Polar bear

Living life on top of the world, but his kingdom is ever-narrowing

Hans-Jurgen Mager

Polar bears, the majestic rulers of the Arctic, are not only the largest species of bear but also a symbol of the stark beauty and harsh realities of the polar regions. With their thick, white fur, these magnificent creatures provide an iconic image of the Arctic’s wild inhabitants. However, the polar bear’s existence is intricately linked to its environment, threatened by climate change and human activities.

Born in the deep chill of the Arctic winter, polar bear cubs first emerge into the world within the safety of snow dens. Their early months are spent under the watchful eye of their fiercely protective and dedicated mothers. As they grow, these cubs learn the essential skills for survival in one of the planet’s most unforgiving landscapes. The transition from a dark, cozy den to the expansive, ice-covered wilderness is a monumental moment in the life of a polar bear.

Adult polar bears are apex predators, sitting at the top of the Arctic food chain. This status is a testament to their prowess as hunters and adaptability in a region where resources can be scarce and scattered. The polar bear’s diet is a crucial aspect of its biology, reflecting its reliance on the marine ecosystem for sustenance.

The polar bear’s physical attributes are finely tuned to its cold environment. Beyond their dense, water-repellent coat, which provides insulation, polar bears are equipped with large, powerful limbs. These limbs are effective in propelling them through water and come in handy when breaking through thick ice to reach their prey. Their wide, large paws act as natural snowshoes, distributing their weight as they traverse thin ice and snow.

Despite their strength and adaptability, polar bears face significant challenges. The warming of the Arctic is leading to changes in sea ice patterns, the very platform upon which polar bears rely for hunting and living. These changes are not just environmental concerns; they have profound implications for the polar bear’s ability to find food, mate, and raise their young.


Population est.
Presence Uncertain, Vagrant
United States

Recent updates

Dec 2022: Recent research, which WWF partially funded, has revealed that the polar bear population in Canada’s western Hudson Bay dropped drastically between 1987 and 2004. In 1987, the number of bears was estimated to be 1,200, but by 2004, this number had reduced to below 950. This decline is thought to have been caused by the increasing temperatures.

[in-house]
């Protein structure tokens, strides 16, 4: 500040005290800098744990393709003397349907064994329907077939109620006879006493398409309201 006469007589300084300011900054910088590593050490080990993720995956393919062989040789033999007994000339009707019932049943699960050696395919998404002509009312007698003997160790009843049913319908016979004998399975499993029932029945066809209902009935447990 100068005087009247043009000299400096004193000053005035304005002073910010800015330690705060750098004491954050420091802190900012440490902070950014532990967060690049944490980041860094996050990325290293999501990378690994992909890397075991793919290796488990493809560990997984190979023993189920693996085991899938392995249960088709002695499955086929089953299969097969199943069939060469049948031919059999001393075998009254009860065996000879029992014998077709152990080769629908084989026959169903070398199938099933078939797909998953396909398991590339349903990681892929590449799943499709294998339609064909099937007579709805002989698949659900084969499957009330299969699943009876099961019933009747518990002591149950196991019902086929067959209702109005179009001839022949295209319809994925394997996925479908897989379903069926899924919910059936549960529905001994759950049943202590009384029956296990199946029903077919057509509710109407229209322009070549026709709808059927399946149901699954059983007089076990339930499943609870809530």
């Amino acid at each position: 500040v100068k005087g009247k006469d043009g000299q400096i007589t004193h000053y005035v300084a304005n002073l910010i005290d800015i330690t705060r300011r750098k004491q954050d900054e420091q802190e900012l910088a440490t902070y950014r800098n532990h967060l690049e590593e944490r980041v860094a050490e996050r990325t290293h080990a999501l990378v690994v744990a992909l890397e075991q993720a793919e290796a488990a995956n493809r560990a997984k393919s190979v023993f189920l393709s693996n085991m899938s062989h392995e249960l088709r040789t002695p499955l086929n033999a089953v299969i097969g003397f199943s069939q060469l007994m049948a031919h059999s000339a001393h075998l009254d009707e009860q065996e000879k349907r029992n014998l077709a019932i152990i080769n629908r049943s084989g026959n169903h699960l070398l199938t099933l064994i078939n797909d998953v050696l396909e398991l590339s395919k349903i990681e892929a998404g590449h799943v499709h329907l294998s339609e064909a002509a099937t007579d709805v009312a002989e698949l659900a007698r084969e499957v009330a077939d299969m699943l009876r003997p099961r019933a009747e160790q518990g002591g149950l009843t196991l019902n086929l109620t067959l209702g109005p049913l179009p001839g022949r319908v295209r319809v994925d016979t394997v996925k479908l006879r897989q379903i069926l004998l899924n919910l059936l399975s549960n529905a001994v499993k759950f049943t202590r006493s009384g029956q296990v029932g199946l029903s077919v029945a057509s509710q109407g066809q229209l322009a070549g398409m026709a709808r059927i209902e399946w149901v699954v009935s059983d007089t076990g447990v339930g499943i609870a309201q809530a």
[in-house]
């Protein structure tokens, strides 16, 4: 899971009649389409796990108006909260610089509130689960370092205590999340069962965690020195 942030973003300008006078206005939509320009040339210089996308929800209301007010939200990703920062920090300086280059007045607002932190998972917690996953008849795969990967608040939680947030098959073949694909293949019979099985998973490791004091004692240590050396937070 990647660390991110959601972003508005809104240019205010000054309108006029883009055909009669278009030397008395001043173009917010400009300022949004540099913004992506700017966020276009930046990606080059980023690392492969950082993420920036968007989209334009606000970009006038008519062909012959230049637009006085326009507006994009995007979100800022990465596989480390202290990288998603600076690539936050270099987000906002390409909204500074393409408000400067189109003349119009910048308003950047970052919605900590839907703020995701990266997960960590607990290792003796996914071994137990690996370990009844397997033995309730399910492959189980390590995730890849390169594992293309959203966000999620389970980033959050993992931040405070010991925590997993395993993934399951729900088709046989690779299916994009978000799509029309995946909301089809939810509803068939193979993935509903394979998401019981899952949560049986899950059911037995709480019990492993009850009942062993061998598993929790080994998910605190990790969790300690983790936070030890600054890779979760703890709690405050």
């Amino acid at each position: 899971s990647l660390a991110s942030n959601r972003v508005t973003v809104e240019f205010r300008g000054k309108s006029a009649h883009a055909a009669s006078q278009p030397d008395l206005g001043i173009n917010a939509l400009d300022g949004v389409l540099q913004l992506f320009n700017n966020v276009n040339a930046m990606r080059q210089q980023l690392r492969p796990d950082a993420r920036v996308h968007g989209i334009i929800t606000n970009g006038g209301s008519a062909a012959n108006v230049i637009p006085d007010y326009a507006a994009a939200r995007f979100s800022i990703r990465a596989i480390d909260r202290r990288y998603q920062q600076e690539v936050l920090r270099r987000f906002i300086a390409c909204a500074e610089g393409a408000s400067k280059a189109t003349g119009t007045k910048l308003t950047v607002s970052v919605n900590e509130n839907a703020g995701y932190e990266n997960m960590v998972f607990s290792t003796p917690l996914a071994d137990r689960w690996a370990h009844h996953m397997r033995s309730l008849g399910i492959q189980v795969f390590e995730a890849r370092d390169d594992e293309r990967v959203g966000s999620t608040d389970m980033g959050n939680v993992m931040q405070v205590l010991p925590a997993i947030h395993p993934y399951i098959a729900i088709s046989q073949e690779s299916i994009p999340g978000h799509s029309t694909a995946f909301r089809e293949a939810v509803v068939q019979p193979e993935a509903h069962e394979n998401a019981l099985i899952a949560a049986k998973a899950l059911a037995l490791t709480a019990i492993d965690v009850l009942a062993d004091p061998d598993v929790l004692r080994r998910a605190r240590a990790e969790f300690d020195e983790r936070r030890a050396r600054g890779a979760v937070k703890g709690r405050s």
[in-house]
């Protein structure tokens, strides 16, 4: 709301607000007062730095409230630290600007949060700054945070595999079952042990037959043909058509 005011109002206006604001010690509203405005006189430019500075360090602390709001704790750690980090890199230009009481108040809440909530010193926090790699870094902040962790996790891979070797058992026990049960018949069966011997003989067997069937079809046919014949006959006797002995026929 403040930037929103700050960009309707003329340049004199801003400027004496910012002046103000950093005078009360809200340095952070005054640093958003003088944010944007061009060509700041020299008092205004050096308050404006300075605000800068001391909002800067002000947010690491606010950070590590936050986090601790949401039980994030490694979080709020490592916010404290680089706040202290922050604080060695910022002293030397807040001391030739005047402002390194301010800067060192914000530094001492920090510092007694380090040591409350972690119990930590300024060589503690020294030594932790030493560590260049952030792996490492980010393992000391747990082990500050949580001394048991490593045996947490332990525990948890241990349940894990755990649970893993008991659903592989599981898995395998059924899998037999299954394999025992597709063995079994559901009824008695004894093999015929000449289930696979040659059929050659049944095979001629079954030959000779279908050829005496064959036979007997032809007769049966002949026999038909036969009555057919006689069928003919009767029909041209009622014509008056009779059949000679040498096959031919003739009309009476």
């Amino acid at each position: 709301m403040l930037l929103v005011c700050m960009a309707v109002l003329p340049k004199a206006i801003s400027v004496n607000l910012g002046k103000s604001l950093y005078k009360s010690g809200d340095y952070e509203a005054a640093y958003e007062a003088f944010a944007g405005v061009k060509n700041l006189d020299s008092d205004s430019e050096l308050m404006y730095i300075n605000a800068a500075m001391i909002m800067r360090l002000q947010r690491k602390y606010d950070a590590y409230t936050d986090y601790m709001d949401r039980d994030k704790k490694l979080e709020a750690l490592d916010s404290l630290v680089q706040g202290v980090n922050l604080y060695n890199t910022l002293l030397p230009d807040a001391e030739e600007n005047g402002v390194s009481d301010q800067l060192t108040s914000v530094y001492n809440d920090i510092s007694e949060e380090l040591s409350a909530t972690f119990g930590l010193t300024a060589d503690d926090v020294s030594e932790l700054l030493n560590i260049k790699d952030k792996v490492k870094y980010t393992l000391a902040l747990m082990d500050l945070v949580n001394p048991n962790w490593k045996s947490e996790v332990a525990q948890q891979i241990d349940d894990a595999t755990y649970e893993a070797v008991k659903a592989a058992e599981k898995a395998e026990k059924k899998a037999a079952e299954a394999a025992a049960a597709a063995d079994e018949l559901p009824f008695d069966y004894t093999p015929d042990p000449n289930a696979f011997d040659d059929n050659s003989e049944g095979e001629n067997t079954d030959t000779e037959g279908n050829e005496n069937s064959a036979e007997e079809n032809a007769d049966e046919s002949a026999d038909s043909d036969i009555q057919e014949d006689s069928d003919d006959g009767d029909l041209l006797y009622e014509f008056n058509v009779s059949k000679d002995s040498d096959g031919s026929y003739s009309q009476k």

July 2022: The Polar Bear Agreement, an international agreement aimed at conserving polar bears and their habitats, was renewed for another 10 years. The agreement, signed by Canada, Greenland, Norway, Russia, and the United States, commits the signatories to work together to address the threats facing polar bears and their habitats.

2021: The US Fish and Wildlife Service announced that it had finalized a rule to protect critical habitat for polar bears in Alaska’s Arctic National Wildlife Refuge. The rule designates more than 480,000 acres (1,942 km2) of land as critical habitat for the bears, which will help to ensure that they have access to the resources they need to survive.

Did you know?

  • They are more abundant in shallower, ice-covered areas along the continental shelf, where currents or upwellings boost biological productivity, i.e., more food availability.
  • They are sea ice-dependent carnivores sensitive to sea ice habitat loss.
  • They were widely hunted throughout the Arctic in the first half of the 20th century. Conservation efforts were launched in the early 1960s by researchers.
  • Seals are their main prey, but they also like small mammals, birds, eggs, kelp, or sometimes carcasses. Out of their 100 hunting attempts only 2 or 3 attempts are fruitful!
  • They have a very strong sense of smell and can smell prey from kilometers, even below the ice.
  • Polar Bears digest fat more efficiently than protein, making them the largest bear.
  • The Arctic National Wildlife Refuge’s Coastal Plain in northeastern Alaska, USA, is a key maternal denning region for polar bears. Recently enacted legislation has cleared the way for possible oil and gas extraction. As a result, denning female polar bears could be disturbed, and cub survival will be negatively affected by the survey activities. – They are the only bear species considered marine, as they spend most of their time in the Arctic Ocean and depend on it for their food and habitat.

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Terrestrial / Aquatic

Altricial / Precocial

Polygamous / Monogamous

Dimorphic (size) / Monomorphic

Active: Diurnal / Nocturnal

Social behavior: Solitary / Pack / Herd

Diet: Carnivore / Herbivore / Omnivore / Piscivorous / Insectivore

Migratory: Yes / No

Domesticated: Yes / No

Dangerous: Yes / No